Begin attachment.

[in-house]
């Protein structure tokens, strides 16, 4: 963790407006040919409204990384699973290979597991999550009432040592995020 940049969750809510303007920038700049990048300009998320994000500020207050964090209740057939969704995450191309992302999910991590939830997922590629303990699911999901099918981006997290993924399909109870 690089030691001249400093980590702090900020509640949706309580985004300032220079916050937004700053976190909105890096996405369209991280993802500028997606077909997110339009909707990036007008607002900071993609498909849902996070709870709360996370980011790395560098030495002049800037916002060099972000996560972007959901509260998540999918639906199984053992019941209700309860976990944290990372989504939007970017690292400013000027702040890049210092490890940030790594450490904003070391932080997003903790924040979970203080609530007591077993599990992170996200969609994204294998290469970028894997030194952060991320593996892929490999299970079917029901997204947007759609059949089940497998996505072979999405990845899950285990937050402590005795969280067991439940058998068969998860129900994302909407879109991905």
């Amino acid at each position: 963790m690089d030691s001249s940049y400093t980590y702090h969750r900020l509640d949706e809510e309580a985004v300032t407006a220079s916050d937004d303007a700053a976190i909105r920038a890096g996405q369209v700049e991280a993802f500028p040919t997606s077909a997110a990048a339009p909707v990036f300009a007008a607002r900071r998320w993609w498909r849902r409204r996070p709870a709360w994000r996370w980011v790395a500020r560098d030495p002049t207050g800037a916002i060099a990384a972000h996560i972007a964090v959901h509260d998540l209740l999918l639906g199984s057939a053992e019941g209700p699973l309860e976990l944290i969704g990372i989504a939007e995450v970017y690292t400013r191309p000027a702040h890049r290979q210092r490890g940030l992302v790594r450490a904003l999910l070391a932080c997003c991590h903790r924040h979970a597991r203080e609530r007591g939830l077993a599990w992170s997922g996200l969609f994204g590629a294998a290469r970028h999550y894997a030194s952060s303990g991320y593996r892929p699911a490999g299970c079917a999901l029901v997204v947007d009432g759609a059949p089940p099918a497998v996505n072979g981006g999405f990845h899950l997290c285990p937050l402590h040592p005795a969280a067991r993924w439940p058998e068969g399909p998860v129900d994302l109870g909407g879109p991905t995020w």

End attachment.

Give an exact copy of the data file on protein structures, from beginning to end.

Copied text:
[in-house]
């Protein structure tokens, strides 16, 4: 963790407006040919409204990384699973290979597991999550009432040592995020 940049969750809510303007920038700049990048300009998320994000500020207050964090209740057939969704995450191309992302999910991590939830997922590629303990699911999901099918981006997290993924399909109870 690089030691001249400093980590702090900020509640949706309580985004300032220079916050937004700053976190909105890096996405369209991280993802500028997606077909997110339009909707990036007008607002900071993609498909849902996070709870709360996370980011790395560098030495002049800037916002060099972000996560972007959901509260998540999918639906199984053992019941209700309860976990944290990372989504939007970017690292400013000027702040890049210092490890940030790594450490904003070391932080997003903790924040979970203080609530007591077993599990992170996200969609994204294998290469970028894997030194952060991320593996892929490999299970079917029901997204947007759609059949089940497998996505072979999405990845899950285990937050402590005795969280067991439940058998068969998860129900994302909407879109991905």
């Amino acid at each position: 963790m690089d030691s001249s940049y400093t980590y702090h969750r900020l509640d949706e809510e309580a985004v300032t407006a220079s916050d937004d303007a700053a976190i909105r920038a890096g996405q369209v700049e991280a993802f500028p040919t997606s077909a997110a990048a339009p909707v990036f300009a007008a607002r900071r998320w993609w498909r849902r409204r996070p709870a709360w994000r996370w980011v790395a500020r560098d030495p002049t207050g800037a916002i060099a990384a972000h996560i972007a964090v959901h509260d998540l209740l999918l639906g199984s057939a053992e019941g209700p699973l309860e976990l944290i969704g990372i989504a939007e995450v970017y690292t400013r191309p000027a702040h890049r290979q210092r490890g940030l992302v790594r450490a904003l999910l070391a932080c997003c991590h903790r924040h979970a597991r203080e609530r007591g939830l077993a599990w992170s997922g996200l969609f994204g590629a294998a290469r970028h999550y894997a030194s952060s303990g991320y593996r892929p699911a490999g299970c079917a999901l029901v997204v947007d009432g759609a059949p089940p099918a497998v996505n072979g981006g999405f990845h899950l997290c285990p937050l402590h040592p005795a969280a067991r993924w439940p058998e068969g399909p998860v129900d994302l109870g909407g879109p991905t995020w």